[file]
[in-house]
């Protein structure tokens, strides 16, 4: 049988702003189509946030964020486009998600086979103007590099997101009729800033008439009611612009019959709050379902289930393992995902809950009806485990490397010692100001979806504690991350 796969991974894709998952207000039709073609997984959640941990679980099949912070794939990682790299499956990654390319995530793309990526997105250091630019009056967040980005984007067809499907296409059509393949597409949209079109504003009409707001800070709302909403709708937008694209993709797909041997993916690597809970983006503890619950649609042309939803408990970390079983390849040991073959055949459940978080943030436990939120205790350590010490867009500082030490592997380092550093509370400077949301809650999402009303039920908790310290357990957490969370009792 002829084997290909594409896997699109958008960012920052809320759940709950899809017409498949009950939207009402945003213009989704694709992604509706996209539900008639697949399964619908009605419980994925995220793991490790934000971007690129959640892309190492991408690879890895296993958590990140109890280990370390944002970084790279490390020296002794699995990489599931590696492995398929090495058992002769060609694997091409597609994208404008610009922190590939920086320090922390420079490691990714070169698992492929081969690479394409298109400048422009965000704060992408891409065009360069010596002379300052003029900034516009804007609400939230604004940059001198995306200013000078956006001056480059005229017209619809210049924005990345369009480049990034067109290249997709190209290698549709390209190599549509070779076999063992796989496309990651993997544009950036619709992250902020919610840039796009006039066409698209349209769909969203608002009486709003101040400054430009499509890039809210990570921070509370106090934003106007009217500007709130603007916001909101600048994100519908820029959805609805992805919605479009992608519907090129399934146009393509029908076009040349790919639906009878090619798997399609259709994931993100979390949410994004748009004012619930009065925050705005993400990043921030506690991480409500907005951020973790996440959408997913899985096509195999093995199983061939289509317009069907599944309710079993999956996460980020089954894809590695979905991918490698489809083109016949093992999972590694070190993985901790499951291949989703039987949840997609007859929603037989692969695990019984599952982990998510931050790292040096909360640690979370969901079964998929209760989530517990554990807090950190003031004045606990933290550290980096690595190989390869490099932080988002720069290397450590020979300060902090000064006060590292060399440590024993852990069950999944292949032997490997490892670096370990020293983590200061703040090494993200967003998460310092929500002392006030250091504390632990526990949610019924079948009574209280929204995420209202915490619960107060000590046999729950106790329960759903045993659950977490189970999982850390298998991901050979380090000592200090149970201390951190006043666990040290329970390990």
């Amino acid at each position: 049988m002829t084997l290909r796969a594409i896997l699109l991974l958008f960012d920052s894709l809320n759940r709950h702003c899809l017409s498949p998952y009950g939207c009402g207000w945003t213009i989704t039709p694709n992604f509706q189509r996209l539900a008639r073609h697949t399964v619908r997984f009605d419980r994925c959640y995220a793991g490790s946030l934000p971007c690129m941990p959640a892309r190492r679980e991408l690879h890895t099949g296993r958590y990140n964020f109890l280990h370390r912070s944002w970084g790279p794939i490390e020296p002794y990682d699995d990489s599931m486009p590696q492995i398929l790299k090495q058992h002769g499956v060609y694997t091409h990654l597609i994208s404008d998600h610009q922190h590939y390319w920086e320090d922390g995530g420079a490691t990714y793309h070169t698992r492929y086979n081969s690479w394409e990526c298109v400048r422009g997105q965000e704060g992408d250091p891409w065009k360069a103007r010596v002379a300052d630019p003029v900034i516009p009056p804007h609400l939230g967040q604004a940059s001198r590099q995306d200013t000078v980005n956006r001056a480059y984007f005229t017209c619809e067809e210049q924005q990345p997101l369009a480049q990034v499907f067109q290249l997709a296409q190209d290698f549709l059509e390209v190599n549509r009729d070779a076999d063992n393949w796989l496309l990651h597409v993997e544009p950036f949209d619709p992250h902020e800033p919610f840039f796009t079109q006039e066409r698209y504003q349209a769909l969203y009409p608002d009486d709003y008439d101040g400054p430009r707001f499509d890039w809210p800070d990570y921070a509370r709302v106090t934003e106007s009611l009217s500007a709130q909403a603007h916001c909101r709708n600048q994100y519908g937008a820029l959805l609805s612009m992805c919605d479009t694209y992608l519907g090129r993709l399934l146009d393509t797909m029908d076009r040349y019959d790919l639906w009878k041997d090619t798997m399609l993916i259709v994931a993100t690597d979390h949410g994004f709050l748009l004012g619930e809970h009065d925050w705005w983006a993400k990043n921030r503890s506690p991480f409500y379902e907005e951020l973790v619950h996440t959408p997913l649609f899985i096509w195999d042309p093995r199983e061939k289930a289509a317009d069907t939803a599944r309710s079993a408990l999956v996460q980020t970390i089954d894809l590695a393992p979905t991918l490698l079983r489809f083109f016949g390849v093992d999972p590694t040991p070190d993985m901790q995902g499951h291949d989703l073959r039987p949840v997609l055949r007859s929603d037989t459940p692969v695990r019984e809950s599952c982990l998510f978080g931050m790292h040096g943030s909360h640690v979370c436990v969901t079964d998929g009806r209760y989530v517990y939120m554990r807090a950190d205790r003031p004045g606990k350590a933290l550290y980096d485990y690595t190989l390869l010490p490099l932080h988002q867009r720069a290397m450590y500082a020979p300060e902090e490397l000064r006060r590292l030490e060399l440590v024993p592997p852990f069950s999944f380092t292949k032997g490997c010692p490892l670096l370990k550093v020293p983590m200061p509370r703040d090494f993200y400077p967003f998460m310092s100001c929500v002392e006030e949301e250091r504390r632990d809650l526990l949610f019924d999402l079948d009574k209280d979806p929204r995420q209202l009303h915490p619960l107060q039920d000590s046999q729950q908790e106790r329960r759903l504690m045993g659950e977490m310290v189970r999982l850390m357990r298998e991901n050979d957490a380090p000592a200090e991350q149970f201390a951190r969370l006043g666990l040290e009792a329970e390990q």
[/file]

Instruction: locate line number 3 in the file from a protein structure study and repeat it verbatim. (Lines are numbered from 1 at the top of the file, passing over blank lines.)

């Amino acid at each position: 049988m002829t084997l290909r796969a594409i896997l699109l991974l958008f960012d920052s894709l809320n759940r709950h702003c899809l017409s498949p998952y009950g939207c009402g207000w945003t213009i989704t039709p694709n992604f509706q189509r996209l539900a008639r073609h697949t399964v619908r997984f009605d419980r994925c959640y995220a793991g490790s946030l934000p971007c690129m941990p959640a892309r190492r679980e991408l690879h890895t099949g296993r958590y990140n964020f109890l280990h370390r912070s944002w970084g790279p794939i490390e020296p002794y990682d699995d990489s599931m486009p590696q492995i398929l790299k090495q058992h002769g499956v060609y694997t091409h990654l597609i994208s404008d998600h610009q922190h590939y390319w920086e320090d922390g995530g420079a490691t990714y793309h070169t698992r492929y086979n081969s690479w394409e990526c298109v400048r422009g997105q965000e704060g992408d250091p891409w065009k360069a103007r010596v002379a300052d630019p003029v900034i516009p009056p804007h609400l939230g967040q604004a940059s001198r590099q995306d200013t000078v980005n956006r001056a480059y984007f005229t017209c619809e067809e210049q924005q990345p997101l369009a480049q990034v499907f067109q290249l997709a296409q190209d290698f549709l059509e390209v190599n549509r009729d070779a076999d063992n393949w796989l496309l990651h597409v993997e544009p950036f949209d619709p992250h902020e800033p919610f840039f796009t079109q006039e066409r698209y504003q349209a769909l969203y009409p608002d009486d709003y008439d101040g400054p430009r707001f499509d890039w809210p800070d990570y921070a509370r709302v106090t934003e106007s009611l009217s500007a709130q909403a603007h916001c909101r709708n600048q994100y519908g937008a820029l959805l609805s612009m992805c919605d479009t694209y992608l519907g090129r993709l399934l146009d393509t797909m029908d076009r040349y019959d790919l639906w009878k041997d090619t798997m399609l993916i259709v994931a993100t690597d979390h949410g994004f709050l748009l004012g619930e809970h009065d925050w705005w983006a993400k990043n921030r503890s506690p991480f409500y379902e907005e951020l973790v619950h996440t959408p997913l649609f899985i096509w195999d042309p093995r199983e061939k289930a289509a317009d069907t939803a599944r309710s079993a408990l999956v996460q980020t970390i089954d894809l590695a393992p979905t991918l490698l079983r489809f083109f016949g390849v093992d999972p590694t040991p070190d993985m901790q995902g499951h291949d989703l073959r039987p949840v997609l055949r007859s929603d037989t459940p692969v695990r019984e809950s599952c982990l998510f978080g931050m790292h040096g943030s909360h640690v979370c436990v969901t079964d998929g009806r209760y989530v517990y939120m554990r807090a950190d205790r003031p004045g606990k350590a933290l550290y980096d485990y690595t190989l390869l010490p490099l932080h988002q867009r720069a290397m450590y500082a020979p300060e902090e490397l000064r006060r590292l030490e060399l440590v024993p592997p852990f069950s999944f380092t292949k032997g490997c010692p490892l670096l370990k550093v020293p983590m200061p509370r703040d090494f993200y400077p967003f998460m310092s100001c929500v002392e006030e949301e250091r504390r632990d809650l526990l949610f019924d999402l079948d009574k209280d979806p929204r995420q209202l009303h915490p619960l107060q039920d000590s046999q729950q908790e106790r329960r759903l504690m045993g659950e977490m310290v189970r999982l850390m357990r298998e991901n050979d957490a380090p000592a200090e991350q149970f201390a951190r969370l006043g666990l040290e009792a329970e390990q």